Raytheon tests hypersonic cruise missile in the metaverse

Advances in AI and ML let it scale in a way that ‘wasn't possible before’

Ben Wodecki

August 23, 2022

4 Min Read

Advances in AI and ML let it scale in a way that ‘wasn't possible before’

Defense contractor Raytheon Technologies has successfully tested a new hypersonic missile in the real world — after using digital solutions to test out weapons in the metaverse.

Hypersonic relates to traveling more than five times the speed of sound — around one to five miles per second. There are several hypersonic projects underway around the world, including DARPA’s HTV-2 and the HGV-202F vehicle being developed by Indian defense company HTNP Industries.

Raytheon Technologies is working with the U.S. military on hypersonic strike capabilities, receiving a $33 million U.S. Air Force contract last June to develop HAWC: an air-breathing hypersonic conventional cruise missile that can be launched from an existing fighter or bomber aircraft.

The U.S. Department of Defense wants boost-glide hypersonics (which are boosted by rockets into the very upper edge of the atmosphere) as well as scramjet-powered hypersonics (which use the fast-moving air around them to provide oxygen for propulsion).

"Advancing our nation's hypersonic capabilities is a critical national imperative, and this was an important step forward," said Wes Kremer, president of Raytheon’s Missiles & Defense business. "Having back-to-back successful flight tests gives us even greater confidence in the technical maturity of our HAWC operational prototype."

While the missile recently passed its second physical test flight, the missile has been built and tested using digital solutions.

To develop and validate the system, the company used digital engineering, specifically modeling and simulation, along with ground testing.

Digital engineering "helps us find new materials, manufacturing processes and aerodynamic shapes that can withstand extreme conditions while delivering required performance," Kremer said. "It's a critical contribution to our flight test success."

The defense company claims to have undertaken “countless tests” in the digital world for its prototype missile to garner data that would increase weapon performance.

"It's hard to recreate in the real world the most advanced threat scenarios, and that's especially true in hypersonics," Kremer said. "But we have the power to model a hypersonic flight regime."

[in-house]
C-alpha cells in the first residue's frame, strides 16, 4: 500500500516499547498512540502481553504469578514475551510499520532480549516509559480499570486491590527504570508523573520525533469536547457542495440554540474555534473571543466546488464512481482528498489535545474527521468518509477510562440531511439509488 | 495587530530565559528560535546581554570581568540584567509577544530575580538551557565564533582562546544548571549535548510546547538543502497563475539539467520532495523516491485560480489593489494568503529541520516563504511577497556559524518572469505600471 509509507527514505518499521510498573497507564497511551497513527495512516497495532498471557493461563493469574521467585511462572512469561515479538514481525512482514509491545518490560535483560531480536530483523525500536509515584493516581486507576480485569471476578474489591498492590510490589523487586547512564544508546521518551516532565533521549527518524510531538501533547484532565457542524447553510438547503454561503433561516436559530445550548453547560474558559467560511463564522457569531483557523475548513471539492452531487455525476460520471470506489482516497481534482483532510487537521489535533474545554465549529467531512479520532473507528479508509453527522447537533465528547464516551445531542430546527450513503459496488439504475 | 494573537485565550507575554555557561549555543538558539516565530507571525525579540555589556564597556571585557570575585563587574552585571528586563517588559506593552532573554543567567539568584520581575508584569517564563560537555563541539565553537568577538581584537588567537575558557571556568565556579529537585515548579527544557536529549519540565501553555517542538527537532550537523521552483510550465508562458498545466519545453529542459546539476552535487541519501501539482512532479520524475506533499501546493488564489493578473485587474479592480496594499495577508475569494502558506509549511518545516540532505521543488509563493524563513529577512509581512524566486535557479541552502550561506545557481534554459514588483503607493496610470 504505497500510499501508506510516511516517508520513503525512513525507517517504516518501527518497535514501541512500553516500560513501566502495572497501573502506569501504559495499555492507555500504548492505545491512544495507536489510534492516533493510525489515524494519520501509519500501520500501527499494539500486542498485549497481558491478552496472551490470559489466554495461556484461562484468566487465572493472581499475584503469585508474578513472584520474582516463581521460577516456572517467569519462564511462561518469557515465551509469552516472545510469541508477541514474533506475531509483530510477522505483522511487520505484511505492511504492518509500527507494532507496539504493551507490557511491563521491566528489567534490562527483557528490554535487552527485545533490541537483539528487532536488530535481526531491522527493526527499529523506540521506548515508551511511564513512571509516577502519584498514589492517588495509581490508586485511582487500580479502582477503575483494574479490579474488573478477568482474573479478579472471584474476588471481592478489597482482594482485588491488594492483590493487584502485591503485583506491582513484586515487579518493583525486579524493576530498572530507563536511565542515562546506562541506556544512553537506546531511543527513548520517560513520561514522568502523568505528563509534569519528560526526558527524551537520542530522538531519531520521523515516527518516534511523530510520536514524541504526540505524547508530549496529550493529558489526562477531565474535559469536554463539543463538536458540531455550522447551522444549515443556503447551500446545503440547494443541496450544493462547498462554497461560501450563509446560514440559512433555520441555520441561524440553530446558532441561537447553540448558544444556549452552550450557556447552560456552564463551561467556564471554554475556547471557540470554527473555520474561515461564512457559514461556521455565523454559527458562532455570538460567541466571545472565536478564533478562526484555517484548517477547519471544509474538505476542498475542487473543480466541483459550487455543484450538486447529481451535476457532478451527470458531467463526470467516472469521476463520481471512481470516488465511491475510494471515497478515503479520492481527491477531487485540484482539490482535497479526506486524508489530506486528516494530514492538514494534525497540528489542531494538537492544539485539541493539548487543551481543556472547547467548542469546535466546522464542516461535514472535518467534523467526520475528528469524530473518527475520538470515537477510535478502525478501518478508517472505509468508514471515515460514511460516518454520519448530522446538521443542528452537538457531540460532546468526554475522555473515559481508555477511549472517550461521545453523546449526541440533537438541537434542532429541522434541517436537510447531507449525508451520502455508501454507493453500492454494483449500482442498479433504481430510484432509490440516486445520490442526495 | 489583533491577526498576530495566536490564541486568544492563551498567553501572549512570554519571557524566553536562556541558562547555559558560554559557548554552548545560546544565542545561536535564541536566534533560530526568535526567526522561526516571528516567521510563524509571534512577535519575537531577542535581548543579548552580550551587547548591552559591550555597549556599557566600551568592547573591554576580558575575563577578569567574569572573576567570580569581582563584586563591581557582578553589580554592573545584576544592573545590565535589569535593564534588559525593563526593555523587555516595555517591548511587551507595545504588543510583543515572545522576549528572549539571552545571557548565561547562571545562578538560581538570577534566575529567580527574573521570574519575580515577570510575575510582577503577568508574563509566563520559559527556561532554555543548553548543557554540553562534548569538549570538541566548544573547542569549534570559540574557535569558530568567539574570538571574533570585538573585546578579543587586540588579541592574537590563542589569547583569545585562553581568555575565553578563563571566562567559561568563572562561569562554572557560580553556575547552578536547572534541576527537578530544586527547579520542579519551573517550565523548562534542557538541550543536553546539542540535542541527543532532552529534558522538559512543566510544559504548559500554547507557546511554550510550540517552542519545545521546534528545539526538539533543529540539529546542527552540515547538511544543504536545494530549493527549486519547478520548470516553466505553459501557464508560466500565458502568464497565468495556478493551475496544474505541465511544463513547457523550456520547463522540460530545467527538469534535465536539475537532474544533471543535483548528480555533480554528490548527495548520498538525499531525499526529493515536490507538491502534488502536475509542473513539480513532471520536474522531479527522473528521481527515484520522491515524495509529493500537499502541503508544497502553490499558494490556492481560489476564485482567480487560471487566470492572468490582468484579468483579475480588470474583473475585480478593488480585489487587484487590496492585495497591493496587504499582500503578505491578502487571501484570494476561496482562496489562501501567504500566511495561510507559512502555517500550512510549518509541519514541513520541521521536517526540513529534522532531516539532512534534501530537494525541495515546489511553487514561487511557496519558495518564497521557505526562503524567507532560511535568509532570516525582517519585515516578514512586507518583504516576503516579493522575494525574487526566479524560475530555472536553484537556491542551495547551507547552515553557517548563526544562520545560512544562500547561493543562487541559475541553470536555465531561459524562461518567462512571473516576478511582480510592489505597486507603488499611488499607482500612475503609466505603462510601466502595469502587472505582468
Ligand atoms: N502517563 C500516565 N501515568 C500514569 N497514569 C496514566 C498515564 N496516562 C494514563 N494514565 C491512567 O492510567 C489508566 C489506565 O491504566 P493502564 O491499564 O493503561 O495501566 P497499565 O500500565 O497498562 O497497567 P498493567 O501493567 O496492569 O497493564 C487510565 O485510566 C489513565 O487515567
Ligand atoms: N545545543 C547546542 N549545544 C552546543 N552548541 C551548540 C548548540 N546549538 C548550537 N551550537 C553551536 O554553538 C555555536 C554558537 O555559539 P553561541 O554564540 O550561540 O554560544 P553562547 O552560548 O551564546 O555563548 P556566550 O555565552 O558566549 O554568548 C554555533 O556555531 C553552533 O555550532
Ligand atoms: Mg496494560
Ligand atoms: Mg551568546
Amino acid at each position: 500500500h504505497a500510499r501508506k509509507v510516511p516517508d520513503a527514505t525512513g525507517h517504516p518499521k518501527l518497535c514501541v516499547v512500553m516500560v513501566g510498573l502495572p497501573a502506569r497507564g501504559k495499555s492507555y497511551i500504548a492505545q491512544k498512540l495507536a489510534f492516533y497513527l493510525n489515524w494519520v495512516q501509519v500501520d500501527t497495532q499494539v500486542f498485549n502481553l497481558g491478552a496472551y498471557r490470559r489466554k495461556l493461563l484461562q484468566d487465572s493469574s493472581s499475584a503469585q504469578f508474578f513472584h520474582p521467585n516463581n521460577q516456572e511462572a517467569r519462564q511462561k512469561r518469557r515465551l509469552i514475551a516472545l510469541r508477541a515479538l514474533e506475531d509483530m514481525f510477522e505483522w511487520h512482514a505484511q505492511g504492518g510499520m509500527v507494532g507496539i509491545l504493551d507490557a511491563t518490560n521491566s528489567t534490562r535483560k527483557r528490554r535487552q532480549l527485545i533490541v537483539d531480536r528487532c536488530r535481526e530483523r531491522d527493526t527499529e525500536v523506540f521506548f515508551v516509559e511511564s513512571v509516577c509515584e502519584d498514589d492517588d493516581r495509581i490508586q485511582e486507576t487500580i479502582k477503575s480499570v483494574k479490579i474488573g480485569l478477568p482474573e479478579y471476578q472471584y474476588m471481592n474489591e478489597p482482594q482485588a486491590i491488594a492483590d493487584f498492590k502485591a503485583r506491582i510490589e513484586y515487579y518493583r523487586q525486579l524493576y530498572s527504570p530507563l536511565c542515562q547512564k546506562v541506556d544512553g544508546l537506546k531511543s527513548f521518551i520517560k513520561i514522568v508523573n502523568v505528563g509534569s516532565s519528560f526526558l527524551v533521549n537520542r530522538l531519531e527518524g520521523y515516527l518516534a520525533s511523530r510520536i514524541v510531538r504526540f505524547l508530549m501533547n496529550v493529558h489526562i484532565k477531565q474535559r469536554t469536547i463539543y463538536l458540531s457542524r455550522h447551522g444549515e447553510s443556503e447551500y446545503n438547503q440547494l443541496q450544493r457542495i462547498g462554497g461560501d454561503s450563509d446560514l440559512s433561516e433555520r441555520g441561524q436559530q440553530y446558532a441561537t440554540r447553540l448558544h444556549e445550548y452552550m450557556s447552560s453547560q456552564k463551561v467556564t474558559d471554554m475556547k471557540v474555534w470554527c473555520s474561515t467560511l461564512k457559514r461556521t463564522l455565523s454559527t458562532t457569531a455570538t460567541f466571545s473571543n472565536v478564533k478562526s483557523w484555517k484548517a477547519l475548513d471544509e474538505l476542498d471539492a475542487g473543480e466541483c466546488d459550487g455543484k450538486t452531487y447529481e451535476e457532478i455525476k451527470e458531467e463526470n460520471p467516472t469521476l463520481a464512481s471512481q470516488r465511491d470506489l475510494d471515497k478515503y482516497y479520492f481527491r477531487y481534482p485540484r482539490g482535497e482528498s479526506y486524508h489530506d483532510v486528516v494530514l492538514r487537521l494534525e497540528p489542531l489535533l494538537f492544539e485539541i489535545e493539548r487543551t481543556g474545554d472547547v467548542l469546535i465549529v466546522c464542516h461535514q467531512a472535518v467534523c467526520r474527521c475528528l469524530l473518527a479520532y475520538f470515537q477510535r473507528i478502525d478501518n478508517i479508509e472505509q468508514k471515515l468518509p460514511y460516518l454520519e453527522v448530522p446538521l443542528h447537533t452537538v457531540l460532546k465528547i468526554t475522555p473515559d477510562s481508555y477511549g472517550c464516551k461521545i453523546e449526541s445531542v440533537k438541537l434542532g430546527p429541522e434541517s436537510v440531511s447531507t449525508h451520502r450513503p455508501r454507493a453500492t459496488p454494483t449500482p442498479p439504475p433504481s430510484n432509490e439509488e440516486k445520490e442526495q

"Advances in artificial intelligence, machine learning and big data allow us to develop capabilities at scale in a way that wasn't possible before," Kremer said. "That's the power of digital engineering."

Russia already has hypersonic missiles. Its 3M22 Zircon, which was adopted by the Navy in July this year, was mostly tested in more physical settings, like in the Barents Sea.

Digital twins take flight

Digital twins for testing defense equipment is an area several military organizations are exploring.

Last summer, the U.S. Air Force Research Lab unveiled its ‘Colosseum’ that gives vendors the ability to virtually fight one another.

And the Air Force’s new trainer jet, the eT-7 Red Hawk, undertook its initial flight testing virtually. Former U.S. Air Force Secretary Barbara M. Barrett famously remarked that the Red Hawk underwent “thousands of hours” of flight tests before physically taking off.

For munitions like missiles, defense researchers will fire test rockets to gather in-flight data which is then cross-referenced with battlefield information. Those two data combinations are then used to form the basis of a munitions digital twin, giving research teams the ability to test out missile systems without having to fire them.

Figure 1: A visual representation of a digital twin. (Credit: U.S. Air Force illustration/Chris Quinlan and John James) A visual representation of a digital twin. (Credit: U.S. Air Force illustration/Chris Quinlan and John James)

The U.S. Air Force used such a method early last year as part of the WeaponONE program — which saw researchers test out the prototype Gray Wolf cruise missile.

“Modeling and simulation go a long way to helping you predict how a new weapon will behave, but they will never replace actually putting the weapon on an aircraft and observing how it actually behaves in a real-world environment,” Conor Most, an engineer from the 416th Flight Test Squadron said at the time.

About the Authors

Ben Wodecki

Assistant Editor

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